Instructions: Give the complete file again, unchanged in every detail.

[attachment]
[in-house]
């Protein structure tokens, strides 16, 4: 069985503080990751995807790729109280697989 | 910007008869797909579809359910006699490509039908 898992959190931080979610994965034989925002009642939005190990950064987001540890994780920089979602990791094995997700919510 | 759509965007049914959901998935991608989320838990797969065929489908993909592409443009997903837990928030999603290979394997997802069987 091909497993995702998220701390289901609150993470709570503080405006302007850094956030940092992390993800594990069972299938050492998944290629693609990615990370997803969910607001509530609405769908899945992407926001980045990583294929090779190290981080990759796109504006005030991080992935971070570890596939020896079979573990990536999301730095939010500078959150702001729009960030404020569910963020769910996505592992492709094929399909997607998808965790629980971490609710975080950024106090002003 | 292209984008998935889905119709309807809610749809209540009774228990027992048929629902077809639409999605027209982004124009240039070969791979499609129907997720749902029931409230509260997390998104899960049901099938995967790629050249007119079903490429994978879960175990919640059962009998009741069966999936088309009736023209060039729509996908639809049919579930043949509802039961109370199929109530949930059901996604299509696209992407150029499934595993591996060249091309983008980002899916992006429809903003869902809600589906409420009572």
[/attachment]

[in-house]
């Protein structure tokens, strides 16, 4: 069985503080990751995807790729109280697989 | 910007008869797909579809359910006699490509039908 898992959190931080979610994965034989925002009642939005190990950064987001540890994780920089979602990791094995997700919510 | 759509965007049914959901998935991608989320838990797969065929489908993909592409443009997903837990928030999603290979394997997802069987 091909497993995702998220701390289901609150993470709570503080405006302007850094956030940092992390993800594990069972299938050492998944290629693609990615990370997803969910607001509530609405769908899945992407926001980045990583294929090779190290981080990759796109504006005030991080992935971070570890596939020896079979573990990536999301730095939010500078959150702001729009960030404020569910963020769910996505592992492709094929399909997607998808965790629980971490609710975080950024106090002003 | 292209984008998935889905119709309807809610749809209540009774228990027992048929629902077809639409999605027209982004124009240039070969791979499609129907997720749902029931409230509260997390998104899960049901099938995967790629050249007119079903490429994978879960175990919640059962009998009741069966999936088309009736023209060039729509996908639809049919579930043949509802039961109370199929109530949930059901996604299509696209992407150029499934595993591996060249091309983008980002899916992006429809903003869902809600589906409420009572």